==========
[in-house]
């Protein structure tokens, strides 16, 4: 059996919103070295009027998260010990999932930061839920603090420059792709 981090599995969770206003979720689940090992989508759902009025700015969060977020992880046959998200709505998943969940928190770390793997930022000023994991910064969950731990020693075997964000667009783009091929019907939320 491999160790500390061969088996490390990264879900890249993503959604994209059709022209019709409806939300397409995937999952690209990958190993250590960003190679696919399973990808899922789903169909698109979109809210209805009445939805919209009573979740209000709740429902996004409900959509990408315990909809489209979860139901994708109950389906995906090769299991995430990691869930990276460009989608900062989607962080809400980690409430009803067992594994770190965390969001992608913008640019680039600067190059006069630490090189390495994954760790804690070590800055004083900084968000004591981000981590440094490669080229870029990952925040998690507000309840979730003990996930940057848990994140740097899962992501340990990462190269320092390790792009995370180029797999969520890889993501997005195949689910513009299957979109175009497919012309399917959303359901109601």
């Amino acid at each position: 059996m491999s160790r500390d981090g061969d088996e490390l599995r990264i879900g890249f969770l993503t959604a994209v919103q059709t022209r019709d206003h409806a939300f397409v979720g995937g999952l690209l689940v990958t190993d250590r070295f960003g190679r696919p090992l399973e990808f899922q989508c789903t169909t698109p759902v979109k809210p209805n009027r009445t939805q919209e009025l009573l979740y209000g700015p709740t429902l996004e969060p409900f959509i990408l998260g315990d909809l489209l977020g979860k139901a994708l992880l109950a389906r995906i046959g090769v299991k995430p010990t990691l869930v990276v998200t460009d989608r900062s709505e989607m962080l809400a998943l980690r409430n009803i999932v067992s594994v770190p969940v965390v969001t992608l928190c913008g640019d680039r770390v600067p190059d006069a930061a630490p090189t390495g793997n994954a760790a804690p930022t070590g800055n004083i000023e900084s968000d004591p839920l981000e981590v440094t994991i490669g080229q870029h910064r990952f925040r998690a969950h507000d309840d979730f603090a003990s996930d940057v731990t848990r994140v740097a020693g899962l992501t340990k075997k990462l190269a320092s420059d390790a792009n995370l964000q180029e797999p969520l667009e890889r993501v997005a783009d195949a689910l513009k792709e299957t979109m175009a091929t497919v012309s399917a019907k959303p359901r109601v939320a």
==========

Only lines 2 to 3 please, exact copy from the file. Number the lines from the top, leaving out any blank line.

């Protein structure tokens, strides 16, 4: 059996919103070295009027998260010990999932930061839920603090420059792709 981090599995969770206003979720689940090992989508759902009025700015969060977020992880046959998200709505998943969940928190770390793997930022000023994991910064969950731990020693075997964000667009783009091929019907939320 491999160790500390061969088996490390990264879900890249993503959604994209059709022209019709409806939300397409995937999952690209990958190993250590960003190679696919399973990808899922789903169909698109979109809210209805009445939805919209009573979740209000709740429902996004409900959509990408315990909809489209979860139901994708109950389906995906090769299991995430990691869930990276460009989608900062989607962080809400980690409430009803067992594994770190965390969001992608913008640019680039600067190059006069630490090189390495994954760790804690070590800055004083900084968000004591981000981590440094490669080229870029990952925040998690507000309840979730003990996930940057848990994140740097899962992501340990990462190269320092390790792009995370180029797999969520890889993501997005195949689910513009299957979109175009497919012309399917959303359901109601």
């Amino acid at each position: 059996m491999s160790r500390d981090g061969d088996e490390l599995r990264i879900g890249f969770l993503t959604a994209v919103q059709t022209r019709d206003h409806a939300f397409v979720g995937g999952l690209l689940v990958t190993d250590r070295f960003g190679r696919p090992l399973e990808f899922q989508c789903t169909t698109p759902v979109k809210p209805n009027r009445t939805q919209e009025l009573l979740y209000g700015p709740t429902l996004e969060p409900f959509i990408l998260g315990d909809l489209l977020g979860k139901a994708l992880l109950a389906r995906i046959g090769v299991k995430p010990t990691l869930v990276v998200t460009d989608r900062s709505e989607m962080l809400a998943l980690r409430n009803i999932v067992s594994v770190p969940v965390v969001t992608l928190c913008g640019d680039r770390v600067p190059d006069a930061a630490p090189t390495g793997n994954a760790a804690p930022t070590g800055n004083i000023e900084s968000d004591p839920l981000e981590v440094t994991i490669g080229q870029h910064r990952f925040r998690a969950h507000d309840d979730f603090a003990s996930d940057v731990t848990r994140v740097a020693g899962l992501t340990k075997k990462l190269a320092s420059d390790a792009n995370l964000q180029e797999p969520l667009e890889r993501v997005a783009d195949a689910l513009k792709e299957t979109m175009a091929t497919v012309s399917a019907k959303p359901r109601v939320a």